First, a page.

Oatmeal Brown Bread


This is a special bread recipe, one that comes from a special person.

The secret, I think, is to knead by hand, with love.

Although it’s called Oatmeal Brown Bread, the “brown” part comes from molasses – it’s made with white flour and rolled oats.

It makes a heckuva big ball of dough. This baby will double in size.

Oatmeal-Bread3… er… the dough baby that is, not the baby baby, whose chubby fingers are about to tear off a teeny bit of dough for a taste. Although I suppose eventually he’ll double in size, too, won’t he…


When it’s done rising, you could snuggle your head into it and take a nap… or cut the dough pillow in four equal pieces using a bench scraper or chef’s knife.

Theo goes in for another bite. Or maybe he’s performing a windowpane test?


Roll the four pieces into nice-shaped loaves. When the loaves have risen to nearly double their size again, it’s time to bake.


Theo demonstrates how to tell they’re ready for the oven – when you gently press with your finger into the dough, it will leave an indent (except Theo forgot the “gentle” part).


For neat, thin slices, wait until it’s completely cool. If you have god-like patience.


I recommend keeping one loaf, and sharing three. It’s good juju. Slather them with butter and marmalade, or use to sop up baked beans.

Oatmeal-Bread4Gram Oatmeal Bread

Oatmeal Brown Bread
Prep time: 
Cook time: 
Total time: 
Serves: 10
  • 2 cups milk
  • ½ cup molasses
  • ¼ cup butter
  • 2 tbsp salt
  • 2 cups old fashioned rolled oats (not quick or instant)
  • 2 tbsp active dry yeast
  • ½ tsp granulated sugar
  • 10 cups all purpose flour (approximate)
  1. Bring 3 cups of water to a boil in a medium saucepan. Add milk and bring back up to a near-boil; remove from heat when steaming and small bubbles begin to form at edges. Add molasses, butter and salt; stir until molasses is dissolved and butter is melted. Add oats and let stand until only lukewarm.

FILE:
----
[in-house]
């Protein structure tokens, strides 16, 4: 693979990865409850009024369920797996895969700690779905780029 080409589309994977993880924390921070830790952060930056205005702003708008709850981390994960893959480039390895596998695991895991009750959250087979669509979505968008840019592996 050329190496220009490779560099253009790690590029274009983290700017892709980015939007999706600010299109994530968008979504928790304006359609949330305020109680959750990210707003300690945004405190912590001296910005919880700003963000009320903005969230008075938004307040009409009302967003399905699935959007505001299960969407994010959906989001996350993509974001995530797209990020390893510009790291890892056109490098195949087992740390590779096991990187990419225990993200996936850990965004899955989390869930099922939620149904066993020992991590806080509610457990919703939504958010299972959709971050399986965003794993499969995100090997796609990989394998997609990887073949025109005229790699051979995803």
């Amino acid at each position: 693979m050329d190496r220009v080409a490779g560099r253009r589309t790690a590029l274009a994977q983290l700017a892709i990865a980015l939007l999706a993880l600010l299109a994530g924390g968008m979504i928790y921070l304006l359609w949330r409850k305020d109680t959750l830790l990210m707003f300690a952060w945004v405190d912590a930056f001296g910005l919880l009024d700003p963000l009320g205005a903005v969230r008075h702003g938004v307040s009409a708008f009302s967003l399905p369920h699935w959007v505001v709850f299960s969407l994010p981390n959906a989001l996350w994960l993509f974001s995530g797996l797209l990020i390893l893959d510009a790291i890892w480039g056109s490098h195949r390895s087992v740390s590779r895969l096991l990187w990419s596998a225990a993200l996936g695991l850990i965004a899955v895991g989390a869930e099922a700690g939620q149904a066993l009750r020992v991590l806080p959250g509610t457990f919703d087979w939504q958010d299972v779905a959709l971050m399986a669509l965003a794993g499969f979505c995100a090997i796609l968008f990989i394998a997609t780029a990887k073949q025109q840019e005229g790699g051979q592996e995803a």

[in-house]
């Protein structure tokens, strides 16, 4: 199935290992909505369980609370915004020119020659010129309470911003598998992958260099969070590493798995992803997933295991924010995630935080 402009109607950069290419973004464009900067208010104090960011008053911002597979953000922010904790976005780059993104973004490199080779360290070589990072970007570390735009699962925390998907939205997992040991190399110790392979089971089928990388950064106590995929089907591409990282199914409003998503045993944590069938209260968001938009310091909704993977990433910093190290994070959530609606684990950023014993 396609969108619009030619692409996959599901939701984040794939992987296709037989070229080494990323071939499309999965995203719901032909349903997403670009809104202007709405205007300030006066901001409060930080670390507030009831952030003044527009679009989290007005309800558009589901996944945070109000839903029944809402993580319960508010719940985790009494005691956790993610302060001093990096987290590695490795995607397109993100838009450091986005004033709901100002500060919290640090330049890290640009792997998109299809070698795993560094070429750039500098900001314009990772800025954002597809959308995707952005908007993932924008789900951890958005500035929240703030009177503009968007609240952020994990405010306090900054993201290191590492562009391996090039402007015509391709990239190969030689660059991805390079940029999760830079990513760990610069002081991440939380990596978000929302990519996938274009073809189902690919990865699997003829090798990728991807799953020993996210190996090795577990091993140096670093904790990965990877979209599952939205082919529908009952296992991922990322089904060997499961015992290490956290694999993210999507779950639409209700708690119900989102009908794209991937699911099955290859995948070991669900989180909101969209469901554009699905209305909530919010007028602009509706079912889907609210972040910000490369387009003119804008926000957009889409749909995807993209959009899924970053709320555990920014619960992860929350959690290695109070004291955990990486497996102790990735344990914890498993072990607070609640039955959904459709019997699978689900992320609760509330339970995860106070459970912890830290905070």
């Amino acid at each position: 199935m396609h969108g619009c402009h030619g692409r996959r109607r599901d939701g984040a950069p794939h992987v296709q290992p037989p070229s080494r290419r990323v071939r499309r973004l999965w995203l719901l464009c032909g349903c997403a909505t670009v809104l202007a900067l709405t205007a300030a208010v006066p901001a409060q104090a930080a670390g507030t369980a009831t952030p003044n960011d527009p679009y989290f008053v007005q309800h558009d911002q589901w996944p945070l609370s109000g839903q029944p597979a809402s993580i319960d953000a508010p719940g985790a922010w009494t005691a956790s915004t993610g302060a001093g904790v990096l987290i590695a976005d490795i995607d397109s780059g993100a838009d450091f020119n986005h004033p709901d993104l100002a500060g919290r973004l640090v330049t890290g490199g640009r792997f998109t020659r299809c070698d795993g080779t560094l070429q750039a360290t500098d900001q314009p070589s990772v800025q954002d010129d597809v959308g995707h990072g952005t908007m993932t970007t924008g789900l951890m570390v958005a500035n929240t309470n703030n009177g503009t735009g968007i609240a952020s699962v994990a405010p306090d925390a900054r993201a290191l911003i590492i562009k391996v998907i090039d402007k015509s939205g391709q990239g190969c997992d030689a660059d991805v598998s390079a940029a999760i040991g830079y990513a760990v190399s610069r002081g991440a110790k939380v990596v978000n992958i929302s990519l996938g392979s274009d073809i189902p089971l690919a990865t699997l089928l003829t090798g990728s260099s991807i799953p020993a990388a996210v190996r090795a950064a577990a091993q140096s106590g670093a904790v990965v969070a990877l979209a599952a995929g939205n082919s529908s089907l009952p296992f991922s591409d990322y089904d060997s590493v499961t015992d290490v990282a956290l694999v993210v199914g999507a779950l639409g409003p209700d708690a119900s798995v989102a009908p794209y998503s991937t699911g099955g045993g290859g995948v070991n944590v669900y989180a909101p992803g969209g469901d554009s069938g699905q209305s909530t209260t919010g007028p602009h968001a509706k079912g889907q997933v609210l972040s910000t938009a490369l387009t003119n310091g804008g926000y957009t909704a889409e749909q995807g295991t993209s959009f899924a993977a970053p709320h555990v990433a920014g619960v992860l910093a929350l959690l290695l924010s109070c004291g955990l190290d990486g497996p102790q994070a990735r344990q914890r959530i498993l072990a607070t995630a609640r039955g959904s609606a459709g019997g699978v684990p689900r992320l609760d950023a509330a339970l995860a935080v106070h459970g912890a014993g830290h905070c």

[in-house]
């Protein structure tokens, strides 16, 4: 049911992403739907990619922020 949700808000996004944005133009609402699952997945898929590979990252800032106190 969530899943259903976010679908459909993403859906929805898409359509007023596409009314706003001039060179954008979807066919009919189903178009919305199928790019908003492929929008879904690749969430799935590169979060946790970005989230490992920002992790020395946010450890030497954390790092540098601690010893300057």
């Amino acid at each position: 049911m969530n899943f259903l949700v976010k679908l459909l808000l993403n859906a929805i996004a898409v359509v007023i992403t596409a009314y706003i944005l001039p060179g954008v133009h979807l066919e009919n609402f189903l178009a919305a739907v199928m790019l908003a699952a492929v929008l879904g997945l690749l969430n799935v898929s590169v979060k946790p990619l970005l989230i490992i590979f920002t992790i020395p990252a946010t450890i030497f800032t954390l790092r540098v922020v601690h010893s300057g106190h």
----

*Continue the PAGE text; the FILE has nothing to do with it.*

2. Meanwhile, combine yeast and sugar with 1 cup lukewarm water in your largest mixing bowl; set aside ten minutes to activate (it will become bubbly and grow).
  3. When the oatmeal mixture is cool, add to the yeast mixture, beating well with a wooden spoon to combine. Beat in the flour, a cup at a time, until it is too difficult to incorporate with the spoon, then dump it out onto a clean counter and start to knead, adding more flour as needed to create a smooth, workable ball of dough. Knead about 10 minutes total. Set dough aside to rise in a warm spot with a tea towel draped over top for about an hour, until doubled in size. Punch down, then divide into 4 equal pieces, forming each into a ball. Let rise once again, for another hour.
  4. Meanwhile, preheat oven to 350 degrees F. Line a baking sheet with parchment paper. Dust dough balls with additional flour for a rustic look, then use a sharp serrated knife to make a few ½"-deep slashes. Bake 1-2 loaves at a time (refrigerating remaining dough balls in the meantime to prevent over-proofing) on the lowest rack of the oven. Bake about 45 minutes, or until well-browned and the bottom sounds hollow when tapped.

  • wvanillasugar

    This bread looks perfect. So yummy!

  • Manuela

    This looks wonderful. I am looking to start making my own bread at home and I just might start with this recipe. I am wondering, however, if whole wheat flour could be used in place of the all-purpose? I know that bread recipes don’t always respond well to substitutions, so I thought I would ask first rather than just experimenting! Thanks so much for any comments on this.

  • foodess

    @Manuela  I wouldn’t substitute all of it… but a third would be ok! Up to a half would probably still be fine, but the bread will be denser and won’t rise as much.

  • jayawitham

    CrosbysMolasses can’t wait to try this out on the weekend!

  • foodess

    wvanillasugar  Thank you!

  • Rena

    hes adorable!!!! and this looks yummmm!

  • Sandrablair67

    Hi Jen , I think that I recognize the older hands and sweet to see your little ones hands as well. I am enjoying your photography, recipes and writing. An amazing gift. Hi to you all from Halifax NS. Sandra & John

  • foodess

    Thank you, Sandra, so nice to hear from you!!! :)